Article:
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Handcuffing the juveniles in India: Is it legal?

editor - March 31, 2017 - #Juvenilejustuice

This guest post was written by Dr Prejal Shah, PhD in Law, Brunel University. As with all of our guest posts, the views represented are of the author and may not reflect the views of Fair Trials.

On 5th March 2017, the Times of India brought to light the story of a juvenile who wrote his exams handcuffed. The juvenile, a 17 years old allegedly involved in a molestation case, was reportedly kept in handcuffs by the accompanying police constables throughout the exam. Various media sources reported this to be in contradiction with the Juvenile Justice (Care and Protection of Children) Act, 2015 (JJA).

Although alleged by various sources, the JJA does not explicitly mention that juveniles suspected of a crime shall not be handcuffed. Human rights organisations and the Women and Child Development Minister, Maneka Gandhi, have assured that no minor between the age of 16 and 18 shall be handcuffed. It was deemed important to protect such a vulnerable group even if they were suspected of a crime. This recommendation is highly important considering the plethora of police abuse cases. The reputation of the police officers in India is tainted with cases of police torture and brutality. Unfortunately, this does not exclude any juvenile suspects, who need to be protected at all times. This seemed to be the main reason for the recommendation against handcuffing of juveniles in the Juvenile Justice Act Report. Such recommendations have been surfacing since 2011 but have not yet been reflected into the above mentioned act.

Handcuffs01_2003-06-02Opposition to handcuffing juvenile suspects is moreover to be found in landmark cases such as Sunil Batra v The State of New Delhi (1980 AIR 1579). There is, however, no legal provision against handcuffing juveniles. These recommendations do not form a part of the police officers training, who are not expected to follow them. Therefore, the lack of any legal provision makes it difficult to hold the police officer responsible in a case like the present.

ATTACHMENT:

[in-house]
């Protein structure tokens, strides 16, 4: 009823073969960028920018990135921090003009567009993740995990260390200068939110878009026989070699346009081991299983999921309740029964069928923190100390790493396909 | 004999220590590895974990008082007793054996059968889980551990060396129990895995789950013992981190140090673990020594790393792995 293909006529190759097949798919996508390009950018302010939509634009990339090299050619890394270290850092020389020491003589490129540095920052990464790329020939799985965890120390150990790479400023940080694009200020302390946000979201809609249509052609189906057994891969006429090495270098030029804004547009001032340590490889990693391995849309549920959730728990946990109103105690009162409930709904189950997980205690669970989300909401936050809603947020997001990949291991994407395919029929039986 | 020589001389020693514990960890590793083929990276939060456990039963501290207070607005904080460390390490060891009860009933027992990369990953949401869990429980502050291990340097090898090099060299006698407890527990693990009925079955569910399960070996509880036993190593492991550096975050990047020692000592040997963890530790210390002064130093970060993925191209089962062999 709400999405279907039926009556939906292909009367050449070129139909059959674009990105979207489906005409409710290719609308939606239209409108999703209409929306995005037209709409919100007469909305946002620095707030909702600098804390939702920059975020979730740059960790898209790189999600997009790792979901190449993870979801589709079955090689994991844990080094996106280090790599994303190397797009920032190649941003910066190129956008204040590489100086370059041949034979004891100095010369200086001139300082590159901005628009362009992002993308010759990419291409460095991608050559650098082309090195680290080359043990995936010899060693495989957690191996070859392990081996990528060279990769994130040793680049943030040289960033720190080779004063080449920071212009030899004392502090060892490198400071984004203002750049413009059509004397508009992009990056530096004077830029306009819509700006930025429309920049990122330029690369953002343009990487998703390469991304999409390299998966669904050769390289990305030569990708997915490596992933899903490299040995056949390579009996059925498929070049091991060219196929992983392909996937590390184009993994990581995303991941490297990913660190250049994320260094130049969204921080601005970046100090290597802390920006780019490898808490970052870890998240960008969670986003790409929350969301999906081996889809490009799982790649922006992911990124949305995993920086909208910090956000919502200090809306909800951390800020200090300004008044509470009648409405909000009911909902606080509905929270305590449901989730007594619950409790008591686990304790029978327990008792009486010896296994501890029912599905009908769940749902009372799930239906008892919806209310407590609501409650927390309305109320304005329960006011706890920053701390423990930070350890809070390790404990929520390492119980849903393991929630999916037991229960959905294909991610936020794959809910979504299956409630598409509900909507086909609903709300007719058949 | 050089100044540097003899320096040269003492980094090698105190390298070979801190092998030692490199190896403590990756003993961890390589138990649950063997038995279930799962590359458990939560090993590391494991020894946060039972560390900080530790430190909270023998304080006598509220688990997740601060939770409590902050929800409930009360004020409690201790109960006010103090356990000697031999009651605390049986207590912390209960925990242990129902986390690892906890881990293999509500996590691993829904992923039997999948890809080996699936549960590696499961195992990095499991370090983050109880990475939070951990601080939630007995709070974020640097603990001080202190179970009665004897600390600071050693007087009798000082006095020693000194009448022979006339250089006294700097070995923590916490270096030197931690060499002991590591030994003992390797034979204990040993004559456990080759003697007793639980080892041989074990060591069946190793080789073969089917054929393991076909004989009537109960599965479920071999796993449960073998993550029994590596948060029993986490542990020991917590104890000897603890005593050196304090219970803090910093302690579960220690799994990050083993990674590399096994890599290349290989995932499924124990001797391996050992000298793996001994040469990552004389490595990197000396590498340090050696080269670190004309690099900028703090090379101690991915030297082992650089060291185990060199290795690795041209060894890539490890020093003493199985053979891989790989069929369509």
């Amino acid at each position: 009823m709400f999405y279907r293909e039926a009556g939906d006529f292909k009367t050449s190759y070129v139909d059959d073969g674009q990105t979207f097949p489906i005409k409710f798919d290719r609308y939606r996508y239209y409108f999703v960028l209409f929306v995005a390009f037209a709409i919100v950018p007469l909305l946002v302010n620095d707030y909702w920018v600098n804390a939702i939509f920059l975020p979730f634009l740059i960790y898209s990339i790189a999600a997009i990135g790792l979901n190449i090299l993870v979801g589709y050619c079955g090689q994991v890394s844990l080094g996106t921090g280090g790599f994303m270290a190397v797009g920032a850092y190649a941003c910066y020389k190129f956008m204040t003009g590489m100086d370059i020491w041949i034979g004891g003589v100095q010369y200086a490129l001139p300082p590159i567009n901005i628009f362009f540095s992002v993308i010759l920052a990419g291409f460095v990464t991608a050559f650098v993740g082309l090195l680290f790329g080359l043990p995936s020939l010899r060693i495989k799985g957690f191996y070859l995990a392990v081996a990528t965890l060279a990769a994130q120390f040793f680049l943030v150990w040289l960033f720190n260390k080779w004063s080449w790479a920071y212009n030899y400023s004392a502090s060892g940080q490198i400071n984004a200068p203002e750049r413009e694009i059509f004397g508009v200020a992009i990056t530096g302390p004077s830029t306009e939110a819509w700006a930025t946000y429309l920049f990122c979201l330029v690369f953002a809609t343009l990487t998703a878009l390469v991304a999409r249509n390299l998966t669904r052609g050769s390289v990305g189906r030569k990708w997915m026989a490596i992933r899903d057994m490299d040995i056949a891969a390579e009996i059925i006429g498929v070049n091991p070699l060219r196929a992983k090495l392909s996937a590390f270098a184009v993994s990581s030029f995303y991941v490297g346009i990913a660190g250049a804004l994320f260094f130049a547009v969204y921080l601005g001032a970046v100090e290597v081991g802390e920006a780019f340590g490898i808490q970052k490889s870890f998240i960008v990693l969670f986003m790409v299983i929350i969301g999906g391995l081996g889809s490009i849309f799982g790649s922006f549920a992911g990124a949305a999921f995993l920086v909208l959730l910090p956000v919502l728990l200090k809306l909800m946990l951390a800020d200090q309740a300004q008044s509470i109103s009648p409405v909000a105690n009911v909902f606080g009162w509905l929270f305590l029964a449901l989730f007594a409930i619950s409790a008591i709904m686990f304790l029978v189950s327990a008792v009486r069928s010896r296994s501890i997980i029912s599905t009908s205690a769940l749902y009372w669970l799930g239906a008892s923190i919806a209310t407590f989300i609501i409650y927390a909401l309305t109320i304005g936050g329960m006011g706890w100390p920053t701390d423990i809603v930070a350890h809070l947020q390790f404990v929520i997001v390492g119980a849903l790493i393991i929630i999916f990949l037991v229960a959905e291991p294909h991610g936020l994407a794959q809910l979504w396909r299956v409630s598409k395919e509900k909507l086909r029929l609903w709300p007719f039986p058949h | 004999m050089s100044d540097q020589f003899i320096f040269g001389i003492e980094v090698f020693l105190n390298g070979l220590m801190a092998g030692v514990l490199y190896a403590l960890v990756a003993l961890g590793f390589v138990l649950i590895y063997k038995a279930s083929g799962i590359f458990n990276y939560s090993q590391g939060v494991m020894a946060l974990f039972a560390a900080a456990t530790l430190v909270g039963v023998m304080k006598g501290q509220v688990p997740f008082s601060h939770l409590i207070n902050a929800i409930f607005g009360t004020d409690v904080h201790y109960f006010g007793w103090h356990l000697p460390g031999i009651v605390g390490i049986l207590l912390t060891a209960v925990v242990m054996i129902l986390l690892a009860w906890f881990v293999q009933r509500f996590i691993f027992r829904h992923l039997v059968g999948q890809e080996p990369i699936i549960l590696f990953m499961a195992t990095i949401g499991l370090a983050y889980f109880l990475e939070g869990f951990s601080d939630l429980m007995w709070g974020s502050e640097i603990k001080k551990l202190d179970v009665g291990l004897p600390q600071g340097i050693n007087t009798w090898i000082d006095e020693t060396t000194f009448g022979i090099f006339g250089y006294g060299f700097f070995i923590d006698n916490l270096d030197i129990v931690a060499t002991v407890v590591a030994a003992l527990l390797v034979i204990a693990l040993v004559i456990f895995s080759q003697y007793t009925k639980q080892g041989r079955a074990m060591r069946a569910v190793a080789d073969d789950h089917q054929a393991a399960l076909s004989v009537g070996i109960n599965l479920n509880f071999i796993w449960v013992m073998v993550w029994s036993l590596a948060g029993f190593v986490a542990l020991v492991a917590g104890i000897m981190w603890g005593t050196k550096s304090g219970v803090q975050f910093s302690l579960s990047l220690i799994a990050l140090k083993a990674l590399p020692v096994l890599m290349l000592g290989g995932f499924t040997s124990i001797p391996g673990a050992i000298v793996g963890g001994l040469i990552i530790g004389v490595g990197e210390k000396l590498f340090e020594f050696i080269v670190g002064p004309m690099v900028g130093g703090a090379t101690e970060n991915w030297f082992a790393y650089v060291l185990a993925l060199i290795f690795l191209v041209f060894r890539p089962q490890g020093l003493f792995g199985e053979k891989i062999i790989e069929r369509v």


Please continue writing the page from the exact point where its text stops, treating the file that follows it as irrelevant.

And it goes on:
The response of the general public on laws aiming at promoting special protections for juveniles remains divided. In the light of the current events such as various rape cases surfacing throughout different states in India, where quite a few times the suspect was a minor, such protections were deemed unfair. Handcuffing is seen by many as an acceptable practice against such suspects, who were perceived to be a threat to society.

Despite the public opinion of suspects being handcuffed, it is suggested that the criminal justice system should aim to balance the due process and crime control methods and aim to provide a suspect with a fair trial. In light of these events, it is most pertinent to discuss the importance of minors being accompanied by a lawyer or guardian, in circumstances such as when the suspected minor is appearing for an exam. Pertinent measures such as minors being accompanied by a lawyer or a custodian at all times, and not just at the trials, need to be enforced by legislation and its implementation needs to be ensured by the judiciary. These safeguards should be seen as basic human rights and need to be reflected in the Constitution of India. In addition, disciplinary action should be taken against police officers violating such legal provisions and depriving juvenile suspects of their basic human rights.

If you are a journalist interested in this story, please telephone Fair Trials’ press department on +44 (0) 20 7822 2370 or +32 (0) 2 360 04 71. For regular updates follow Fair Trials on Twitter and Facebook or sign up to our newsletter at the bottom of the page. FB iconClick to share this story on Facebook

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If you are a journalist interested in this story, please telephone Fair Trials’ press department on +44 (0) 20 7822 2370 or +32 (0) 2 360 04 71.

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